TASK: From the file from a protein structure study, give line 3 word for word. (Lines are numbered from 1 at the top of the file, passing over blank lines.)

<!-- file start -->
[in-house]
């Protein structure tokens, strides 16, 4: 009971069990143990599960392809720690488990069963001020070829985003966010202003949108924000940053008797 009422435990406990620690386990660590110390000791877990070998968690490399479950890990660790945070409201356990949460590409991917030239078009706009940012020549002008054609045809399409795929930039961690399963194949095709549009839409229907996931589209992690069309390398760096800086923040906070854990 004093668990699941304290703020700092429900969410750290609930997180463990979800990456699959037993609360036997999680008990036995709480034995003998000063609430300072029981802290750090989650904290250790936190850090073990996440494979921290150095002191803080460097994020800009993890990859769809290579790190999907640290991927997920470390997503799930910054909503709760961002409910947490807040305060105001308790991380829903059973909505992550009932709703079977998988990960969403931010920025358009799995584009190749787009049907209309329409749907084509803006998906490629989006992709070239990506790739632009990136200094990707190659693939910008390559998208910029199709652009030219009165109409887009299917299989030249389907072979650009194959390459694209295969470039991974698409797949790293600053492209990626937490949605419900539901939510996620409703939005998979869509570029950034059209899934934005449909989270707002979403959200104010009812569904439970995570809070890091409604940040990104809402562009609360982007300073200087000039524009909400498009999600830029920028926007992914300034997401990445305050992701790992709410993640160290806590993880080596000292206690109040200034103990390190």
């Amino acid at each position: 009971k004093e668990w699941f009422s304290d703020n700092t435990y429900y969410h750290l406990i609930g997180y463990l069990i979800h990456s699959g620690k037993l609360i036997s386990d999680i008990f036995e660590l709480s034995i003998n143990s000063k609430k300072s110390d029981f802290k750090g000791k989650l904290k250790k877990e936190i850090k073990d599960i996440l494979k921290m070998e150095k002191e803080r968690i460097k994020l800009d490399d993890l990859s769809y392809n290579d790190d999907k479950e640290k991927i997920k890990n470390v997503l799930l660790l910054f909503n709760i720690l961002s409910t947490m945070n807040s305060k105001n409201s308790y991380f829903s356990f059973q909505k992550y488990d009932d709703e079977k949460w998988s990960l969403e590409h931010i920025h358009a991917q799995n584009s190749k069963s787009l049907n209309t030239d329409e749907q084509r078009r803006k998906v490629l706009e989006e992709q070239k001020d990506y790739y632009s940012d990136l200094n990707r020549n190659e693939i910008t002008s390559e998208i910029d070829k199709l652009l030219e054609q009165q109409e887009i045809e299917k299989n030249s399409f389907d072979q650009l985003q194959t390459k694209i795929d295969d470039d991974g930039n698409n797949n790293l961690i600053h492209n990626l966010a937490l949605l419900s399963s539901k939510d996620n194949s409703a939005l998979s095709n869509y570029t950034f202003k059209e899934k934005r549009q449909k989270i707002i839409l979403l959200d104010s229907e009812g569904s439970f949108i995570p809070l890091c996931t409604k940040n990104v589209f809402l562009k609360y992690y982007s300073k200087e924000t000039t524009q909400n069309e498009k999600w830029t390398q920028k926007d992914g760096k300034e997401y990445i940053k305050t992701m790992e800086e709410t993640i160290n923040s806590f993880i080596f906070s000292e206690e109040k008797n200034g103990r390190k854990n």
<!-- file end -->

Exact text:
């Amino acid at each position: 009971k004093e668990w699941f009422s304290d703020n700092t435990y429900y969410h750290l406990i609930g997180y463990l069990i979800h990456s699959g620690k037993l609360i036997s386990d999680i008990f036995e660590l709480s034995i003998n143990s000063k609430k300072s110390d029981f802290k750090g000791k989650l904290k250790k877990e936190i850090k073990d599960i996440l494979k921290m070998e150095k002191e803080r968690i460097k994020l800009d490399d993890l990859s769809y392809n290579d790190d999907k479950e640290k991927i997920k890990n470390v997503l799930l660790l910054f909503n709760i720690l961002s409910t947490m945070n807040s305060k105001n409201s308790y991380f829903s356990f059973q909505k992550y488990d009932d709703e079977k949460w998988s990960l969403e590409h931010i920025h358009a991917q799995n584009s190749k069963s787009l049907n209309t030239d329409e749907q084509r078009r803006k998906v490629l706009e989006e992709q070239k001020d990506y790739y632009s940012d990136l200094n990707r020549n190659e693939i910008t002008s390559e998208i910029d070829k199709l652009l030219e054609q009165q109409e887009i045809e299917k299989n030249s399409f389907d072979q650009l985003q194959t390459k694209i795929d295969d470039d991974g930039n698409n797949n790293l961690i600053h492209n990626l966010a937490l949605l419900s399963s539901k939510d996620n194949s409703a939005l998979s095709n869509y570029t950034f202003k059209e899934k934005r549009q449909k989270i707002i839409l979403l959200d104010s229907e009812g569904s439970f949108i995570p809070l890091c996931t409604k940040n990104v589209f809402l562009k609360y992690y982007s300073k200087e924000t000039t524009q909400n069309e498009k999600w830029t390398q920028k926007d992914g760096k300034e997401y990445i940053k305050t992701m790992e800086e709410t993640i160290n923040s806590f993880i080596f906070s000292e206690e109040k008797n200034g103990r390190k854990n």